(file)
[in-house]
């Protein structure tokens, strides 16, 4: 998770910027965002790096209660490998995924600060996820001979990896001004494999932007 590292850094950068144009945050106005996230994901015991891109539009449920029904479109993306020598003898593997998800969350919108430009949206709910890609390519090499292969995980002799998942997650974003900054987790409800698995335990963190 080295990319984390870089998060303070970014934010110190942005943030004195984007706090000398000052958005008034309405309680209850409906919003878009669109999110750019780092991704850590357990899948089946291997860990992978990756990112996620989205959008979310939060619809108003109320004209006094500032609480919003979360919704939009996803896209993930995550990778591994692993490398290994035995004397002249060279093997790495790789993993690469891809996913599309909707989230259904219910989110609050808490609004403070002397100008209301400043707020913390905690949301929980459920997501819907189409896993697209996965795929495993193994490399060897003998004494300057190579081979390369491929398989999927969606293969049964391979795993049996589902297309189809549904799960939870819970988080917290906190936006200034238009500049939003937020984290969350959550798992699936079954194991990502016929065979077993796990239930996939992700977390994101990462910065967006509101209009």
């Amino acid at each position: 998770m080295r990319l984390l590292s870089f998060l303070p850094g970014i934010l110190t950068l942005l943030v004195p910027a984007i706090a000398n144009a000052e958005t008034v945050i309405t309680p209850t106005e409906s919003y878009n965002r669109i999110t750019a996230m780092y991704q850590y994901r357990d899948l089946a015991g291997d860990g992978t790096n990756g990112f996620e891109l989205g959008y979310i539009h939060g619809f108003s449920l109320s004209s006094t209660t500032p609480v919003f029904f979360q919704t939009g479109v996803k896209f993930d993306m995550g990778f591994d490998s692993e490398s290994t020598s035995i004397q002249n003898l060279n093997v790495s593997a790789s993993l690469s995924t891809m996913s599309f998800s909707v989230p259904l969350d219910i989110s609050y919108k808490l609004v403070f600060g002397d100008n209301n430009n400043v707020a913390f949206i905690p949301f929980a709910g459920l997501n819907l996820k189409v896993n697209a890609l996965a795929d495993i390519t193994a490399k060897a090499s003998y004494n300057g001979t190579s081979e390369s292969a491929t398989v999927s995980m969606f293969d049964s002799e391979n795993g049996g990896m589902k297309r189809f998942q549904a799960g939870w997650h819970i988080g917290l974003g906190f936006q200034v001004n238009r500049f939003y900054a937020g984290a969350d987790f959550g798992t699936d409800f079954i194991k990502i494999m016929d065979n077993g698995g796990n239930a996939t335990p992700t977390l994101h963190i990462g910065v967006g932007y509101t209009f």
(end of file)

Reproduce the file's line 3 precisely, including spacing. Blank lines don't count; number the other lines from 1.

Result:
């Amino acid at each position: 998770m080295r990319l984390l590292s870089f998060l303070p850094g970014i934010l110190t950068l942005l943030v004195p910027a984007i706090a000398n144009a000052e958005t008034v945050i309405t309680p209850t106005e409906s919003y878009n965002r669109i999110t750019a996230m780092y991704q850590y994901r357990d899948l089946a015991g291997d860990g992978t790096n990756g990112f996620e891109l989205g959008y979310i539009h939060g619809f108003s449920l109320s004209s006094t209660t500032p609480v919003f029904f979360q919704t939009g479109v996803k896209f993930d993306m995550g990778f591994d490998s692993e490398s290994t020598s035995i004397q002249n003898l060279n093997v790495s593997a790789s993993l690469s995924t891809m996913s599309f998800s909707v989230p259904l969350d219910i989110s609050y919108k808490l609004v403070f600060g002397d100008n209301n430009n400043v707020a913390f949206i905690p949301f929980a709910g459920l997501n819907l996820k189409v896993n697209a890609l996965a795929d495993i390519t193994a490399k060897a090499s003998y004494n300057g001979t190579s081979e390369s292969a491929t398989v999927s995980m969606f293969d049964s002799e391979n795993g049996g990896m589902k297309r189809f998942q549904a799960g939870w997650h819970i988080g917290l974003g906190f936006q200034v001004n238009r500049f939003y900054a937020g984290a969350d987790f959550g798992t699936d409800f079954i194991k990502i494999m016929d065979n077993g698995g796990n239930a996939t335990p992700t977390l994101h963190i990462g910065v967006g932007y509101t209009f």